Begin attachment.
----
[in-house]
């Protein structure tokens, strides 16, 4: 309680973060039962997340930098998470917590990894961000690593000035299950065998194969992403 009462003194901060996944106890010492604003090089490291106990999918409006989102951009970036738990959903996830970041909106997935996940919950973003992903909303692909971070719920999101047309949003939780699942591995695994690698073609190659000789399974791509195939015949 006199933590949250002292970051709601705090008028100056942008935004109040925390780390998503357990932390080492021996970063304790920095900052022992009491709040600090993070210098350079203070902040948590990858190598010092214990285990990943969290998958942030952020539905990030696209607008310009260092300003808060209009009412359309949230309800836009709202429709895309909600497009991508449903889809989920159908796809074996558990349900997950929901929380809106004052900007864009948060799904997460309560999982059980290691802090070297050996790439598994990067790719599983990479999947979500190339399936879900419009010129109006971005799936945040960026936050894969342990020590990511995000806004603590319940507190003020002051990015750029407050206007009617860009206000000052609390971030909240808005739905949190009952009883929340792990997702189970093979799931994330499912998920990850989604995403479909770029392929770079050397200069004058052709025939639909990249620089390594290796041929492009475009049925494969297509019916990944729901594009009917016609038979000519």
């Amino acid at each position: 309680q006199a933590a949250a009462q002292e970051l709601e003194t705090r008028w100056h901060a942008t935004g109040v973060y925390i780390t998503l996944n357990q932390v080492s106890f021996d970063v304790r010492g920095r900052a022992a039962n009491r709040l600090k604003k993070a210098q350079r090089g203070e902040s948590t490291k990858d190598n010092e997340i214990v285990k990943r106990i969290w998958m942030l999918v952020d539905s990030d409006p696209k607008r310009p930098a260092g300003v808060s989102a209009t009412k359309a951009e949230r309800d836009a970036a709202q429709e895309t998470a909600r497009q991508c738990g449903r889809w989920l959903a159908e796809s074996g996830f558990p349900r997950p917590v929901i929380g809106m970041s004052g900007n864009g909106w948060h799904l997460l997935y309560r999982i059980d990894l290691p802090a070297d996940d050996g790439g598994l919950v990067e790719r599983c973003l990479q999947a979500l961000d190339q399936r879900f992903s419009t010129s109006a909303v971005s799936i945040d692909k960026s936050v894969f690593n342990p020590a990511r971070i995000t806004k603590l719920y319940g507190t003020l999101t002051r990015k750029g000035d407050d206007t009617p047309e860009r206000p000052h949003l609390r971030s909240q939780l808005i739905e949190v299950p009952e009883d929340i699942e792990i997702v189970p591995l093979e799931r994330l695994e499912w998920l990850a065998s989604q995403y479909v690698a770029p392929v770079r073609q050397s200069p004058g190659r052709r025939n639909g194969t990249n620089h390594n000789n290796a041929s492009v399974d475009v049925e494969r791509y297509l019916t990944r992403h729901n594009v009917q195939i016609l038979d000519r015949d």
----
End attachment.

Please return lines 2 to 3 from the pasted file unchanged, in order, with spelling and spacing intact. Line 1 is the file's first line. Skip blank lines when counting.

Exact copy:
């Protein structure tokens, strides 16, 4: 309680973060039962997340930098998470917590990894961000690593000035299950065998194969992403 009462003194901060996944106890010492604003090089490291106990999918409006989102951009970036738990959903996830970041909106997935996940919950973003992903909303692909971070719920999101047309949003939780699942591995695994690698073609190659000789399974791509195939015949 006199933590949250002292970051709601705090008028100056942008935004109040925390780390998503357990932390080492021996970063304790920095900052022992009491709040600090993070210098350079203070902040948590990858190598010092214990285990990943969290998958942030952020539905990030696209607008310009260092300003808060209009009412359309949230309800836009709202429709895309909600497009991508449903889809989920159908796809074996558990349900997950929901929380809106004052900007864009948060799904997460309560999982059980290691802090070297050996790439598994990067790719599983990479999947979500190339399936879900419009010129109006971005799936945040960026936050894969342990020590990511995000806004603590319940507190003020002051990015750029407050206007009617860009206000000052609390971030909240808005739905949190009952009883929340792990997702189970093979799931994330499912998920990850989604995403479909770029392929770079050397200069004058052709025939639909990249620089390594290796041929492009475009049925494969297509019916990944729901594009009917016609038979000519």
């Amino acid at each position: 309680q006199a933590a949250a009462q002292e970051l709601e003194t705090r008028w100056h901060a942008t935004g109040v973060y925390i780390t998503l996944n357990q932390v080492s106890f021996d970063v304790r010492g920095r900052a022992a039962n009491r709040l600090k604003k993070a210098q350079r090089g203070e902040s948590t490291k990858d190598n010092e997340i214990v285990k990943r106990i969290w998958m942030l999918v952020d539905s990030d409006p696209k607008r310009p930098a260092g300003v808060s989102a209009t009412k359309a951009e949230r309800d836009a970036a709202q429709e895309t998470a909600r497009q991508c738990g449903r889809w989920l959903a159908e796809s074996g996830f558990p349900r997950p917590v929901i929380g809106m970041s004052g900007n864009g909106w948060h799904l997460l997935y309560r999982i059980d990894l290691p802090a070297d996940d050996g790439g598994l919950v990067e790719r599983c973003l990479q999947a979500l961000d190339q399936r879900f992903s419009t010129s109006a909303v971005s799936i945040d692909k960026s936050v894969f690593n342990p020590a990511r971070i995000t806004k603590l719920y319940g507190t003020l999101t002051r990015k750029g000035d407050d206007t009617p047309e860009r206000p000052h949003l609390r971030s909240q939780l808005i739905e949190v299950p009952e009883d929340i699942e792990i997702v189970p591995l093979e799931r994330l695994e499912w998920l990850a065998s989604q995403y479909v690698a770029p392929v770079r073609q050397s200069p004058g190659r052709r025939n639909g194969t990249n620089h390594n000789n290796a041929s492009v399974d475009v049925e494969r791509y297509l019916t990944r992403h729901n594009v009917q195939i016609l038979d000519r015949d």